First-time buyer numbers remain 2.2 million behind where they should be given demographic trends despite significant government investment in homeownership, suggesting current policy is missing the mark, according to a new report by the Intermediary Mortgage Lenders Association (IMLA).
IMLA’s latest report – The politics of a rationed housing market – assesses the politics behind current interventions in the housing market and their relative effectiveness. These interventions are likely to remain priorities for any new government that emerges in the post-Brexit political environment, IMLA believes.
The report finds that government investment in homeownership – including through the 15 different ‘Own Your Own Home’ schemes currently on offer – is yet to have the desired upward effect on homeownership levels.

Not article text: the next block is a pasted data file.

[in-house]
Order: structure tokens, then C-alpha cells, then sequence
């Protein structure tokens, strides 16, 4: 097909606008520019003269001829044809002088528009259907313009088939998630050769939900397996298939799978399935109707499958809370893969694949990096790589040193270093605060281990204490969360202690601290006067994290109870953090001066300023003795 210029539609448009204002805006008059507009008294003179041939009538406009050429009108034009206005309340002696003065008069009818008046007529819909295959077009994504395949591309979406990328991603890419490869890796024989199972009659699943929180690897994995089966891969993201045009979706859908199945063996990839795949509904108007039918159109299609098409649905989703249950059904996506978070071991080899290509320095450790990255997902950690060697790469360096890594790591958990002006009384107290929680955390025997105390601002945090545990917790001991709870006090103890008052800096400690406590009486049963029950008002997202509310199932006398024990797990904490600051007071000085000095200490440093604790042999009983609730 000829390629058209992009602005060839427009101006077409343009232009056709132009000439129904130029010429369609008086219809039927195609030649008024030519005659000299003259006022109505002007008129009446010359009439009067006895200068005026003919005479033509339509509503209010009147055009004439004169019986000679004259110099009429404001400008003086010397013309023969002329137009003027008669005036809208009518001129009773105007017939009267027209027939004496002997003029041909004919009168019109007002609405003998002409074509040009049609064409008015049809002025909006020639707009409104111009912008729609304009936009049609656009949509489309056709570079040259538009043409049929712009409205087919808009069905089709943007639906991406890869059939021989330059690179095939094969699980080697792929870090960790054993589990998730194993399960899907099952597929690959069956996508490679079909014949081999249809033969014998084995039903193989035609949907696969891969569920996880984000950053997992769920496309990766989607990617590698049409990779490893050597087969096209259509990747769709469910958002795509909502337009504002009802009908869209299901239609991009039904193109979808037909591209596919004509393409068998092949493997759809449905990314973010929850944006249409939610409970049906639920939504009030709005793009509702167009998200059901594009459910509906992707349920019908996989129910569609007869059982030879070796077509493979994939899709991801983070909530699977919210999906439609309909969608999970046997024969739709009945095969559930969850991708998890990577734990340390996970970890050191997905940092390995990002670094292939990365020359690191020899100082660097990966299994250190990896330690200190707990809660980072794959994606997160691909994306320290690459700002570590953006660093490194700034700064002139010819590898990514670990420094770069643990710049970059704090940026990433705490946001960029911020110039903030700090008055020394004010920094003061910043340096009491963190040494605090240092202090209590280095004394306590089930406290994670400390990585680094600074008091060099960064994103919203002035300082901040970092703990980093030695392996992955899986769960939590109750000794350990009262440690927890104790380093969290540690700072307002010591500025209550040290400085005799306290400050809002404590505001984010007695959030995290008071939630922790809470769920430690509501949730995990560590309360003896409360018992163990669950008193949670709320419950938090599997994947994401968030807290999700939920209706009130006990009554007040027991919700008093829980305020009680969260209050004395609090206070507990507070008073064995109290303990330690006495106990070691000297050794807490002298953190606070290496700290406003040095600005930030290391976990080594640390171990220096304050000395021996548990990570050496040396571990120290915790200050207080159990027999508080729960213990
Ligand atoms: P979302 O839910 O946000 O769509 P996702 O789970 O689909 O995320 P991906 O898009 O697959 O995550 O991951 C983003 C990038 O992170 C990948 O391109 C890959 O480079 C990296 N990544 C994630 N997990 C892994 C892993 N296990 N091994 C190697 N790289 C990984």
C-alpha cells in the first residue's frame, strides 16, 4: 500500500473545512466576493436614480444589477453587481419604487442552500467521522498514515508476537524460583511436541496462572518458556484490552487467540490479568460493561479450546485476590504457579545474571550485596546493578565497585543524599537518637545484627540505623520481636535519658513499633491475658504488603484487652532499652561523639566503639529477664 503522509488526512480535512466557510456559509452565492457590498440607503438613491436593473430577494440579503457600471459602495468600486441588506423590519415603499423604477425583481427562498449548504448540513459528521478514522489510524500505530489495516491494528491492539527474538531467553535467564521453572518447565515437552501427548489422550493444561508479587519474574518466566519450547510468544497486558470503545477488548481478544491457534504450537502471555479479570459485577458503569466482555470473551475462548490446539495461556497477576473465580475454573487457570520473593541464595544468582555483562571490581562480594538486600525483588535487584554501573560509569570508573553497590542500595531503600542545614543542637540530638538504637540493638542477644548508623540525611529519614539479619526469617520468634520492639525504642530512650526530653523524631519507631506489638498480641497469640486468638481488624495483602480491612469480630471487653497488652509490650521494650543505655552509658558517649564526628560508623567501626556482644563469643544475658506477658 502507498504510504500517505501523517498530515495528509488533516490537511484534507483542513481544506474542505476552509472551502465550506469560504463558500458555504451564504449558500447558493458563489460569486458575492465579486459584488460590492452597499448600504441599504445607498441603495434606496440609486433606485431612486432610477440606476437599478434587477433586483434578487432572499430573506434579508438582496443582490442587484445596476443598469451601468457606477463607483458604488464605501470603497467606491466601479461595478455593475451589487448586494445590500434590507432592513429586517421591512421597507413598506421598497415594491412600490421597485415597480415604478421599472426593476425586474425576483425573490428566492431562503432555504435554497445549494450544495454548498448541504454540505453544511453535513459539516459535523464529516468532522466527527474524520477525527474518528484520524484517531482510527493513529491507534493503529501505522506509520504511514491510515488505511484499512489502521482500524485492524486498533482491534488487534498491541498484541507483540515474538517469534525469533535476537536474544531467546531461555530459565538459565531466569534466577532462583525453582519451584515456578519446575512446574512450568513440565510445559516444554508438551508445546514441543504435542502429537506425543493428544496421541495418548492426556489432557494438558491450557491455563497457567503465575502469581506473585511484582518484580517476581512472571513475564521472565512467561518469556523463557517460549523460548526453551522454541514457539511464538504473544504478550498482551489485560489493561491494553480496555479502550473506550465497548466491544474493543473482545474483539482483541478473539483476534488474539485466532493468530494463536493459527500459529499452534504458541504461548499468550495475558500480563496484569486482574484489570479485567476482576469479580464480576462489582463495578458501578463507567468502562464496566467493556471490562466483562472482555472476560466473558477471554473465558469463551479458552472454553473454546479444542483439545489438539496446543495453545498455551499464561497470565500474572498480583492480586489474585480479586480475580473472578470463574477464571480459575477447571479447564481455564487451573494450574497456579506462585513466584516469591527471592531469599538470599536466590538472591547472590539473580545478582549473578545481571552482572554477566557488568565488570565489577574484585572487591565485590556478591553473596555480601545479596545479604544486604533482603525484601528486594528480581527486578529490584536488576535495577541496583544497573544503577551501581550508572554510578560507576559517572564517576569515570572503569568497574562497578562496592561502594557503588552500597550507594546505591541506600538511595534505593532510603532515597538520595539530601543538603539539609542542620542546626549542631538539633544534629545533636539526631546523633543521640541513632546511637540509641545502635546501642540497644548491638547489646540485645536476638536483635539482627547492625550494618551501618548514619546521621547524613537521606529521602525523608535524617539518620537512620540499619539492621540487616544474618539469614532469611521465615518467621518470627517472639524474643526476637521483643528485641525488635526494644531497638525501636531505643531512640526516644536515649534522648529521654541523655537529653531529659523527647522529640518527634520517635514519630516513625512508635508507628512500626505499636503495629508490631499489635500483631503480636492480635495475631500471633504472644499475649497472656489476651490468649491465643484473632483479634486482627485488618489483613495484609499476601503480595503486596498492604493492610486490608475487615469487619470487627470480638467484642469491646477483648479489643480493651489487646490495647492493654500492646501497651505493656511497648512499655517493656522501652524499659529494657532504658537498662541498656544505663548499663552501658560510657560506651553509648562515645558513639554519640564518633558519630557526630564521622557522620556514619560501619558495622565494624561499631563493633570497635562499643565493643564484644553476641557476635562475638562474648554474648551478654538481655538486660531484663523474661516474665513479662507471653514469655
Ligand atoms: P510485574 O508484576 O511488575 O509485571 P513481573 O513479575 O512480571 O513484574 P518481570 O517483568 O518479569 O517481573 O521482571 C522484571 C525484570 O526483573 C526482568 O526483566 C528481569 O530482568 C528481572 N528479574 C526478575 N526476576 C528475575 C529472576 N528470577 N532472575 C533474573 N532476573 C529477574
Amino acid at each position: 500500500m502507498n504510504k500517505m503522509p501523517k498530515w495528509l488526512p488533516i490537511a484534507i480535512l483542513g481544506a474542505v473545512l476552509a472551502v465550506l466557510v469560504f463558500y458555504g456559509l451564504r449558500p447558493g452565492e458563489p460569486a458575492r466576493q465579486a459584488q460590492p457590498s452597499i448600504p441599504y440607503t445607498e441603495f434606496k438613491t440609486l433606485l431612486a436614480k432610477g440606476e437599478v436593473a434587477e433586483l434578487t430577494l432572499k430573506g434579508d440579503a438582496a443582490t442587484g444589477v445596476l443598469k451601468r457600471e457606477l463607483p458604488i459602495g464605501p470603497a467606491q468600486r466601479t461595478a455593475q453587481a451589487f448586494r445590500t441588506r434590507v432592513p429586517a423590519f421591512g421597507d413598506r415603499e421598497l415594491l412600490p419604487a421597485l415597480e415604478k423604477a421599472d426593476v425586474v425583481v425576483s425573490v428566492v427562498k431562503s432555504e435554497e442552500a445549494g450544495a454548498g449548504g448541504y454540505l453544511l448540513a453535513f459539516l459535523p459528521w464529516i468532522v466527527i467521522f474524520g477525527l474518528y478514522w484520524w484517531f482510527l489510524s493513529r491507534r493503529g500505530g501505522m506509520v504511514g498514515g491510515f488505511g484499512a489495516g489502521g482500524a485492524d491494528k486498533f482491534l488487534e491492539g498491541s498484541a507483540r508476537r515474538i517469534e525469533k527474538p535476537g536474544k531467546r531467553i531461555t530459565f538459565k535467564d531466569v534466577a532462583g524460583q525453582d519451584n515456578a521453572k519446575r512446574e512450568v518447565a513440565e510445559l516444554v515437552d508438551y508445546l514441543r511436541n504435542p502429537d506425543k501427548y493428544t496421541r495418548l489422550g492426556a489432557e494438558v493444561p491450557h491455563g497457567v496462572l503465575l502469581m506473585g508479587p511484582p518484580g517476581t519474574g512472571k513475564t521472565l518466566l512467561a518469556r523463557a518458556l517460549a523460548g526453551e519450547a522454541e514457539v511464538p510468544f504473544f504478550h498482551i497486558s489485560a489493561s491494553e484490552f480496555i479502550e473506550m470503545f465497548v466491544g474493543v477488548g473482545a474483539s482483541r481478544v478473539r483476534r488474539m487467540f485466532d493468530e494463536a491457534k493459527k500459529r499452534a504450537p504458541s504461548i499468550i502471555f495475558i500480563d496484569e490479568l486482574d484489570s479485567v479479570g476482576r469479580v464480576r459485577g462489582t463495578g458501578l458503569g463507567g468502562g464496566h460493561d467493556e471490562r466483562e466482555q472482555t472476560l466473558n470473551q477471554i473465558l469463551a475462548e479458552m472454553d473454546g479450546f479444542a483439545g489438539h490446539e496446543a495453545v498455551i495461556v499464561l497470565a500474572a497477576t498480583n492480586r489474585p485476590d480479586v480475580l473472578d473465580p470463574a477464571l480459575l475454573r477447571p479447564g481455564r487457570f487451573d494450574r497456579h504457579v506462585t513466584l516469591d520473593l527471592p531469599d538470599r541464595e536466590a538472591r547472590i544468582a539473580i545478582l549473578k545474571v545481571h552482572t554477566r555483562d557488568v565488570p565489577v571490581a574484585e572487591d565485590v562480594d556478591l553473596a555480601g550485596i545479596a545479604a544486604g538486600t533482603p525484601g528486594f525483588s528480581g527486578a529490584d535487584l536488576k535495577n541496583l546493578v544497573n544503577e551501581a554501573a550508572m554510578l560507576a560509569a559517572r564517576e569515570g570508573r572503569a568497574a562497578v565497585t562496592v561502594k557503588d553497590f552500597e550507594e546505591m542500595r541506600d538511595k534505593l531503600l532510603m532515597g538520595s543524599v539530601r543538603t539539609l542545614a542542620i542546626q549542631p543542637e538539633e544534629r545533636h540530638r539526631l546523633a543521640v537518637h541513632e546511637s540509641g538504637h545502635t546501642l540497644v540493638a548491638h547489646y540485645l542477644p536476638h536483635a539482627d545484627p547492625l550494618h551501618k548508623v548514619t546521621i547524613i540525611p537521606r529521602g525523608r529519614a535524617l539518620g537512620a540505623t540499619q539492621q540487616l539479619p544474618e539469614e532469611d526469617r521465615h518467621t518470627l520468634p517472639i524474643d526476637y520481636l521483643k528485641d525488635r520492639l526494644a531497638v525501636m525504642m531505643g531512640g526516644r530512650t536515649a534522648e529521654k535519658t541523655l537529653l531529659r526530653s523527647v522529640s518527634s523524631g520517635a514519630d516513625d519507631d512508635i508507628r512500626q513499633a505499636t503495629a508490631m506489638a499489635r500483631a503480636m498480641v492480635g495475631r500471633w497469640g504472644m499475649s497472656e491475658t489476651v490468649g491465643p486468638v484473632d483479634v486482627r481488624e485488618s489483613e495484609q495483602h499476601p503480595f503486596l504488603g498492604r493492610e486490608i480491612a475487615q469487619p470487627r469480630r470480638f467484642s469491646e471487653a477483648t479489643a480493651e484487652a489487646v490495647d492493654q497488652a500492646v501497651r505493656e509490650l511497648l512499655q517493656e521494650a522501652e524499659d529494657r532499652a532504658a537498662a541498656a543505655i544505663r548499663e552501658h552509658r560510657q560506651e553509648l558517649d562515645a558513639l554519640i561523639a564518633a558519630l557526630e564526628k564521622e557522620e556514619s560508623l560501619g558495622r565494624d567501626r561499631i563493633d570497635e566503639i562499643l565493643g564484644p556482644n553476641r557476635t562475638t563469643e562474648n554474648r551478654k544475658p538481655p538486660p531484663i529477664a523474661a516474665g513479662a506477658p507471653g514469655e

Schemes including the Help to Buy ISA and the Starter Homes Scheme are designed to boost homeownership. They will also expand a demographic that has traditionally voted for the Conservative party. At the 2015 general election, 46% of outright owners and 39% of mortgaged homeowners voted Conservative against 28% of private tenants and only 18% of social tenants, meaning homeowners remain a vital demographic for the Tories.
IMLA says this approach of extending support to help first-timers get on the property ladder is partly being funded by the Conservatives’ second major intervention in the housing market – managing demand through the introduction of extra tax on buy-to-let and second-home purchases. The Exchequer is set to raise around £1.7bn a year from these new taxes, although spending on homeownership far exceeds these costs. The latest UK Housing Review research from the Centre for Housing Policy estimates government spending on homeownership in England – through grants, guarantees and loans – will total £40bn over the period 2015-2021, equivalent to over £6.6bn a year.
But despite government efforts to bolster homeownership, first-time buyer numbers are still tracking lower than expected. The IMLA report finds that between 2007 and 2015 the number of first-time buyers in the UK was some 2.2 million lower than past demographic trends suggested it should have been.